Because we have multiple services at SSCC, margin isn’t something we seem to find.Â Despite our many efforts, we typically end up with a worship service that is around 1:15 and is FILLED with outflow.
That’s not such a bad thing.Â After all, we gather corporately so that we can express ourselves in worship to God (typically, through songs) and be taught and built up (sermons).Â Since the body is gathered, it makes sense to do some communication to inform people about what’s going on.Â (announcements).
So, let’s think about that.Â If you have 5 songs averaging 5 minutes each, that’s 25 minutes.Â If you have a sermon averaging 35-40 minutes, now we’re up to 60-65 minutes.Â Add in announcements and any kind of transition, you’ve hit your time expiration and there’s no margin.
Now before the zealots start flaming us about the clock, you have to understand — if we don’t try to wrap things up in 1:15 max, we have a logistical nightmare in the parking lots.
This Sunday was one of those rare Sundays where we had “margin”.Â Our Discipleship Pastor was preaching and he came to be Sunday AM and said that his sermon would be shorter than he anticipated.Â SHORTER?Â Are you KIDDING ME?Â He even suggested that we have some last-minute planning to allow for more worship at the end of the message.Â I was totally cool with that.
The beautiful thing about margin?Â You aren’t forced to use it (though we usually do) and you can choose where it comes from.
When I have margin and I know I’m entrusted to steward it, I become a different leader.
It’s not about getting through the setlist on time.
It’s not about avoiding the discussion about going over time.
This past Sunday, as I led through the song we’d selected to happen between the Announcement Break and the Sermon, that margin became invaluable.
We’d just concluded singing a beautiful worship ballad, “Waiting Here For You” from the Passion 2011 album.Â Even though it was a brand new tune for our church, I could discern that the people had genuinely engaged in worship.Â As the song came to a close, I couldn’t bring myself to just say a snap prayer and move on.Â I knew the Holy Spirit was telling me to “wait”.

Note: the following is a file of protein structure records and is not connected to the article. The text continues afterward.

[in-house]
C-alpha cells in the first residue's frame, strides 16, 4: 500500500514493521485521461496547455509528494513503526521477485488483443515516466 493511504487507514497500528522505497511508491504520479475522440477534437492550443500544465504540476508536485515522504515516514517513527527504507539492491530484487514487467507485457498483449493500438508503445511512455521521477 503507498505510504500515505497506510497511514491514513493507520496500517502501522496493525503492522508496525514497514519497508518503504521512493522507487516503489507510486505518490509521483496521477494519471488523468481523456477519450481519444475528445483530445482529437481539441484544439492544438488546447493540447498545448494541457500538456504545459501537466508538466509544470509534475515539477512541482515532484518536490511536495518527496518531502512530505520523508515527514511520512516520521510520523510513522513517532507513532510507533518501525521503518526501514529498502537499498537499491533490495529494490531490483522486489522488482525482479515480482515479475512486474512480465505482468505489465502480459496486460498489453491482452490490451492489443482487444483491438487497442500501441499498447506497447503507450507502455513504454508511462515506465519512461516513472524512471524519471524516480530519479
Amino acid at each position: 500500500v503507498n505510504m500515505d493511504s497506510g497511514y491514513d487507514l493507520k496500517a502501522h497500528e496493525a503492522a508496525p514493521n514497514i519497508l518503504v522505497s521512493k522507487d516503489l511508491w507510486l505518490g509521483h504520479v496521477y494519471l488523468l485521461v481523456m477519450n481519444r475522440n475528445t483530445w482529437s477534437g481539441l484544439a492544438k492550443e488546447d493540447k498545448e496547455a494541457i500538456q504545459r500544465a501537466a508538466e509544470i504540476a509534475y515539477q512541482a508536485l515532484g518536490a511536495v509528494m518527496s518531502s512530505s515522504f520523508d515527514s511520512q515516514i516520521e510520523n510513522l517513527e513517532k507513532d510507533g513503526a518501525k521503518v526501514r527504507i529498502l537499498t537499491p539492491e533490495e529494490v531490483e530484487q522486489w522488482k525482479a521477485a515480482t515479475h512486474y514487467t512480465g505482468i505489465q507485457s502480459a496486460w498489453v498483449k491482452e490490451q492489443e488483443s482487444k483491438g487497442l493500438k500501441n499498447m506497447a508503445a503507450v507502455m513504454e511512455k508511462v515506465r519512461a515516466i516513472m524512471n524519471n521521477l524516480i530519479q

So I waited.
I played a light, consistent progression slowly.
I took my time.Â I asked the congregation to wait.Â To pray.Â We seldom stop and make time for this.Â It wasn’t just a dude on the stage leading a prayer for a quick Amen.Â We were waiting in God’s Presence, praying, seeking, crying out.
Knowing we weren’t pressed for time, I took this a step further.Â I asked the tech guys (who responded immediately and graciously) to bring up our house lights slowly.
“Who is struggling?Â Who just needs a touch?Â Who needs prayer?Â Slip up your hand – and if you’re around someone raising their hand, just touch them, maybe on the shoulder, to let them know you are there, that you support them, and that you care.Â Pray for them.Â You don’t even have to ask what it’s about – just lift them up.”
It was beautiful.Â I believe we could have stayed in that pause for a long time.Â But it was like we stopped the motions for a while and God smiled and said “glad to see you”.
So I took the margin earlier than later.Â We concluded our entire service without my adding another song.
In many cases, I’d rather add that waiting time, for prayer, for seeking … instead of yet, another song.
This makes me desperate for margin.Â In my life.Â In our worship services.Â You don’t get it unless you work for it.
How much margin is in your worship services?Â Do you feel pressed for time to squeeze everything in, or do you have ample time to wait and see what God may be doing in that moment?